Similarly, the Gemara (Yoma 33b) records:
Why does the priest remove the ashes from five lamps of the candelabrum and then return and remove the ashes from two lamps of the candelabrum rather than arrange all seven lamps at once? It is in order to enliven those present in the entire Temple courtyard.
The responsive nature of Sephardic prayer, as we have described, is intended not only to maintain the attention of the congregation. The goal is also to create an exciting service, which in turn generates exhilaration and thrill to the service.
I submit that a major reason why a much higher percentage of Sephardic Jews maintain a loyalty to their heritage than Ashkenazic Jews is the vibrant and interactive character of Sephardic services. For example, many not-yet fully observant Sephardic Jews of all ages throng to Selichot due to the very enjoyable high energy and interactive nature of Sephardic Selichot. They also are written in straightforward Hebrew that is much easier to understand than the Ashkenazic Selichot, which consist to a great extent of the cryptic poems of Rabi Eliezer HaKalir.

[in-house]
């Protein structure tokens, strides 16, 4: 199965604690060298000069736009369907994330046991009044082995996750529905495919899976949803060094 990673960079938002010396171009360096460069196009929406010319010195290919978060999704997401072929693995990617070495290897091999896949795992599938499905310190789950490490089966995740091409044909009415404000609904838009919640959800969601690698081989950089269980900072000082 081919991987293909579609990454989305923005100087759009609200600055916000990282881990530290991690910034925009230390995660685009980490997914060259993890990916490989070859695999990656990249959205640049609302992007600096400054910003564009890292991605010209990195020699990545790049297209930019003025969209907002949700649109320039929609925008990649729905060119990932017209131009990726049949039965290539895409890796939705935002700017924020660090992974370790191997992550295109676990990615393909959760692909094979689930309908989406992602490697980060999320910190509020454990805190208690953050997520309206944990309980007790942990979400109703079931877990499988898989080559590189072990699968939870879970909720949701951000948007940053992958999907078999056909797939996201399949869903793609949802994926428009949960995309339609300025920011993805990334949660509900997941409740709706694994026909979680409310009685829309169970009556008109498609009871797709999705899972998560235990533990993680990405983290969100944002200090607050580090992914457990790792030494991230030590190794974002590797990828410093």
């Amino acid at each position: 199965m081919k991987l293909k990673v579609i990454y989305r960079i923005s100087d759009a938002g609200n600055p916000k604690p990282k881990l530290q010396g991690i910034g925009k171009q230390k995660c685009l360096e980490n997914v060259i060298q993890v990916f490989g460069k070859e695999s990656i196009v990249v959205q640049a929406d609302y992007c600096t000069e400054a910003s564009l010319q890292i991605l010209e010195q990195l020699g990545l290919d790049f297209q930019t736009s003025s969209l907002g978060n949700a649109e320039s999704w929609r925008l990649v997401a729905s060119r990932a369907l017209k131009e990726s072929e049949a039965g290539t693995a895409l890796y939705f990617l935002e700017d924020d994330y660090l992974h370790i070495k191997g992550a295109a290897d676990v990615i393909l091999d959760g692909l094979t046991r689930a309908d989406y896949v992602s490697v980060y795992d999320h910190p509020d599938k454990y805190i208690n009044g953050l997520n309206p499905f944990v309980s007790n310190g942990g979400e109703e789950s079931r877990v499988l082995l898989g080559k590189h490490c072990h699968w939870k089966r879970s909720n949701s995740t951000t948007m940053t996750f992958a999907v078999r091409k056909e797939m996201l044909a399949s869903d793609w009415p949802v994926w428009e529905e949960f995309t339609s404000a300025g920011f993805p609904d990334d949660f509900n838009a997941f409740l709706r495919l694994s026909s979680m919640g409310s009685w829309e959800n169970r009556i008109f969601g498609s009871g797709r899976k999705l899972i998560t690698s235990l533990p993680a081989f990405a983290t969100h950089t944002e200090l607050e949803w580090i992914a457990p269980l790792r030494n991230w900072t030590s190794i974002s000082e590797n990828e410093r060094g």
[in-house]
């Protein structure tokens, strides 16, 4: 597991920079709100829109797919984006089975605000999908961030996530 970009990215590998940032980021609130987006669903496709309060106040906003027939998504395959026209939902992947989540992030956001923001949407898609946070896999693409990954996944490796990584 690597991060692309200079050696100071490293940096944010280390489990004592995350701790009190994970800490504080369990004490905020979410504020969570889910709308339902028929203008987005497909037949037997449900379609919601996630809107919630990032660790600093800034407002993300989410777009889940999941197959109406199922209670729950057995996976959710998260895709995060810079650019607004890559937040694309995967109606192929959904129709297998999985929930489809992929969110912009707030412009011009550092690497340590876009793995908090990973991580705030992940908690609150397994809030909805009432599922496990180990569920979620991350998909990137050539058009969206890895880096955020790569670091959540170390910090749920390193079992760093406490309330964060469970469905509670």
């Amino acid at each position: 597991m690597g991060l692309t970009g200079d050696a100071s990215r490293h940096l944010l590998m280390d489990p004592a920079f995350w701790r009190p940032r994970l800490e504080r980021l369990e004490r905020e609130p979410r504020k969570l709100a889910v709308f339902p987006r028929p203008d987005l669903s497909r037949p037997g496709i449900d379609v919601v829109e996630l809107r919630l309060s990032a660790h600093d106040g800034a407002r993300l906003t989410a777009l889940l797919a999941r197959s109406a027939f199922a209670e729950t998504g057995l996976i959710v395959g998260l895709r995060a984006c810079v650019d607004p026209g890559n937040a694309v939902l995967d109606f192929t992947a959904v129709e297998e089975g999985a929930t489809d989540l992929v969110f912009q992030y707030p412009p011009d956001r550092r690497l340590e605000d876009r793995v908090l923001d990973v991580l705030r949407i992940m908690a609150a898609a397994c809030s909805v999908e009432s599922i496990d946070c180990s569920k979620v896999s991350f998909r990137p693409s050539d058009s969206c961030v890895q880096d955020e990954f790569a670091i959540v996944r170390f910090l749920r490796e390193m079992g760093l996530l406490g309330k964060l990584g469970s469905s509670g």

The more energetic Sephardic tefillah, while not quite as somber and solemn as the Ashkenazic rite, is a very attractive model of tefillah that has succeeded in maintaining a deep loyalty among most Sephardic Jews. There are critical lessons for all Jews to derive from this Sephardic prayer experience.
By Rabbi Haim Jachter
Rabbi Haim Jachter is the spiritual leader of Congregation Shaarei Orah, the Sephardic Congregation of Teaneck. He also serves as a rebbe at Torah Academy of Bergen County and a dayan on the Beth Din of Elizabeth.